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Monday, March 19, 2012

Batman. The Black Mirror. Scott Snyder (Writer), Jock, Francesco Francavilla (Art), David Baron, Francesco Francavilla (Colours), Jared K. Fletcher, Sal Cipriano (Letters) DC Comics (2011)

A superb Batman story that uses the story possibilities of Dick Grayson becoming Batman in Gotham City in the absence of Bruce Wayne to the full. The plot is very nicely structured as Dick Grayson does more than don the costume, he becomes Batman and Jim Gordon confronts the possibility that his son is a murderer. A violent incident at a school leads to a trail of a man who holds very specialized auctions, where the lot are from crimes that are from some of Bruce Waynes's most personal cases. This is followed by an extraordinary crime at a Gotham city bank that is owned by someone who has a very close connection to Dick Grayson's past. Along side these cases Jim Gordon is faced with a terrible problem, his son James has come back to town and Jim Gordon has to establish if his son is a merciless killer or not. Both story lines neatly overlap and intertwine and finally come together with a bloody and very satisfying climax.
Among the numerous wonderful aspects to this book is the multiple ways that Scott Snyder uses the possibilities of a new person taking on the role of Batman. With Bruce Wane there is always the sense that the civilian identity is merely a shallow mask, the real substance lies behind the mask. In this story there is a much more complete and complex character who puts on the costume rather than being defined by it. Dick Grayson has a long history and it is used to wonderful effect as he struggles to become Batman and not loose himself in the process. He makes mistakes and has to struggle very hard to be successful, at the same time he is competent and very effective. A nice mix that give real life and force to the costumed action and give the narration a very satisfactory bite. It is also a great pleasure to have opponents whose motivation is greed and the lust for cruelty, the simplicity makes them considerably more dangerous.
The James Gordon story is beautifully paced, a carefully set up series of reveals that push and pull the reader as much as the cast. When the die is finally cast the story continues to move in unexpected directions and use the brutal possibilities with skill and determination. There is a distracting sub-plot featuring the Joker, it is a considerable tribute to the combined talent involved in the book that the intrusion of such a threadbare sequence does not deflate the whole book.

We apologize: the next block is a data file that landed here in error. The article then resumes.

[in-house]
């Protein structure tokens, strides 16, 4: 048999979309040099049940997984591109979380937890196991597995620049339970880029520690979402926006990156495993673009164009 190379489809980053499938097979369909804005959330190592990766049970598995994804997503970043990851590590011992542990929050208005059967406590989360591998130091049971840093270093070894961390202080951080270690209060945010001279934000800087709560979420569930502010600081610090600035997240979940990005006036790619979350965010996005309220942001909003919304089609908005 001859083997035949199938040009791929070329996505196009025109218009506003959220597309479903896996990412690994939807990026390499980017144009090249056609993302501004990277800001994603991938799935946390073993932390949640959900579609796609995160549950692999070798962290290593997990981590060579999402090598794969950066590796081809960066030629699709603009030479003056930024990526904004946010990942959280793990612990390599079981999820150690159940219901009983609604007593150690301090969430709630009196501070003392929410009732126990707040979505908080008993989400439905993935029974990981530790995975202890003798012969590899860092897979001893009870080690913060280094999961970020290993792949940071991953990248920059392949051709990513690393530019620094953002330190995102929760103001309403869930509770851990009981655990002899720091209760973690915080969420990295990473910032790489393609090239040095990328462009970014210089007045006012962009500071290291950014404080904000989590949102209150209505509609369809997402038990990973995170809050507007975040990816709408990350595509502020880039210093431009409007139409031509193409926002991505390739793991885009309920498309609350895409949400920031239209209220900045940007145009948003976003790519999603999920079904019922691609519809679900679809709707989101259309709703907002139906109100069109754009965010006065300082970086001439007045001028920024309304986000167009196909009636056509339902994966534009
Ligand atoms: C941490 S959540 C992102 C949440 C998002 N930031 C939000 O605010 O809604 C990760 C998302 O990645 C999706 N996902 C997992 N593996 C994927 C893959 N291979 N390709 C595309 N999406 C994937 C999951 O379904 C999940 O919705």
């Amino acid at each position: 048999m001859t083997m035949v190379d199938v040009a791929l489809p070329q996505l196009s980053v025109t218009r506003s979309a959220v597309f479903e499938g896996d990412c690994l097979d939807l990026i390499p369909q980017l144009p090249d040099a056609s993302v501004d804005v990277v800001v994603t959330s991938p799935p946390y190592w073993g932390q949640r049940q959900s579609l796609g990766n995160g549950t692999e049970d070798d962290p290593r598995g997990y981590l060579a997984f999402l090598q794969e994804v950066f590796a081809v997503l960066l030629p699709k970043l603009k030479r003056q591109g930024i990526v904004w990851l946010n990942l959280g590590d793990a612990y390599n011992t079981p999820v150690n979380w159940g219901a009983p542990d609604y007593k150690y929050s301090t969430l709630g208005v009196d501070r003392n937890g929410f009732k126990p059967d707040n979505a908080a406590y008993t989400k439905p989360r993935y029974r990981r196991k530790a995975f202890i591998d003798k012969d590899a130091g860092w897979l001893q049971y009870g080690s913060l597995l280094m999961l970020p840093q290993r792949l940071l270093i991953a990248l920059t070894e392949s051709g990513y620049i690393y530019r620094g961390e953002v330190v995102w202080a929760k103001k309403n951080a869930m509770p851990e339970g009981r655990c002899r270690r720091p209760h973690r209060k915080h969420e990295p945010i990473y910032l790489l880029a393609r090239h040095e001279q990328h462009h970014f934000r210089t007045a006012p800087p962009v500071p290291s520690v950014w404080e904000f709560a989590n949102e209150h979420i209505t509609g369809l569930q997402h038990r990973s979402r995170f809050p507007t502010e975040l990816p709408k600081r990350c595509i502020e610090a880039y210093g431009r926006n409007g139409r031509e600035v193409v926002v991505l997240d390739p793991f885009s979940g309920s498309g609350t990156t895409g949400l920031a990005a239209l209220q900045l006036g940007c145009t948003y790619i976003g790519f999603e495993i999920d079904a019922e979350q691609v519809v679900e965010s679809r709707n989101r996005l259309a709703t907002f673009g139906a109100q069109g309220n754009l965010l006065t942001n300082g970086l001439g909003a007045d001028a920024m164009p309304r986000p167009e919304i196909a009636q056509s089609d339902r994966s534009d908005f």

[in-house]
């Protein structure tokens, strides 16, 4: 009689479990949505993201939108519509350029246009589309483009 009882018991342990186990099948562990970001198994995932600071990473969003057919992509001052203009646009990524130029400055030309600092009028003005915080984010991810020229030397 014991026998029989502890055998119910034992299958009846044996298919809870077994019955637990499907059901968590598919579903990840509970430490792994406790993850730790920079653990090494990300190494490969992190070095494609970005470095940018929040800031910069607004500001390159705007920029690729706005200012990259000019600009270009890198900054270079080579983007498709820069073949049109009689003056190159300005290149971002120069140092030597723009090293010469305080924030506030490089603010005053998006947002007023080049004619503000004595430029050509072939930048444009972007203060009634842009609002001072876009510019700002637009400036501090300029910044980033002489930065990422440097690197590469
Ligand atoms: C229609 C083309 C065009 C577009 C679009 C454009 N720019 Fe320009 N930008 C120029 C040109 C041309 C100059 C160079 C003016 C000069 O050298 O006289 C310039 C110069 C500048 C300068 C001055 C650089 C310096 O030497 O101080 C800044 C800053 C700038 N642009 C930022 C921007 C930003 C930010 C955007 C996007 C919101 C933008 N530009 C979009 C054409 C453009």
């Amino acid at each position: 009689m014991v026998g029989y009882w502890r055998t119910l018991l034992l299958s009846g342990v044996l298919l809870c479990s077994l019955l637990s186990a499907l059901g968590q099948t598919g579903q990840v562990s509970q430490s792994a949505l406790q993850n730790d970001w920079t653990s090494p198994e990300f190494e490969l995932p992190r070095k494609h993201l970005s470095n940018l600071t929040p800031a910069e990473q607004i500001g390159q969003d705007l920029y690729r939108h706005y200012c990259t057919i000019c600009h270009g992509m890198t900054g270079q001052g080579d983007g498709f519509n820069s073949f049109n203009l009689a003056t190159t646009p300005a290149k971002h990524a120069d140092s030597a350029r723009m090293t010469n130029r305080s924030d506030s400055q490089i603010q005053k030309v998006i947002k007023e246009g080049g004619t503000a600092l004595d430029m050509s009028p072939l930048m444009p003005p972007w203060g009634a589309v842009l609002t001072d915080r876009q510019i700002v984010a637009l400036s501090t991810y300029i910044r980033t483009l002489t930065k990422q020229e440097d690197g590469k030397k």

The art by Jock on the Batman  sections and Francesco Francavilla on the Jim Gordon sections is a joy to read in each case, both a distinctive and neither clash nor confuse. Jock's art is angular and sharp edged, it gives a great sense of the razor edges that surround Dick Grayson all the time. The cast are full of energy and force, there is a restless energy in them even when they are still. Francesco Francavilla has much softer edges for his cast, the real action is most often clearly revealed body language that shows the tensions that wrap around everyone. The intense calm of James Gordon may be good news or very bad news. There is a very welcome horror aspect to the story that the art bring out to the full without every loosing it footing in superheroics.  The colouring by David Baron and Francesco Francavilla is virtually a full blown cast member, it is prominent and outspoken while always lifting the story.  The lettering by Jared K. Fletecher and Sal Cipriano manages to be so attuned to the story that it is virtually invisible while giving weight and timbre to the words. A brilliant comic and even better a brilliant Batman story.

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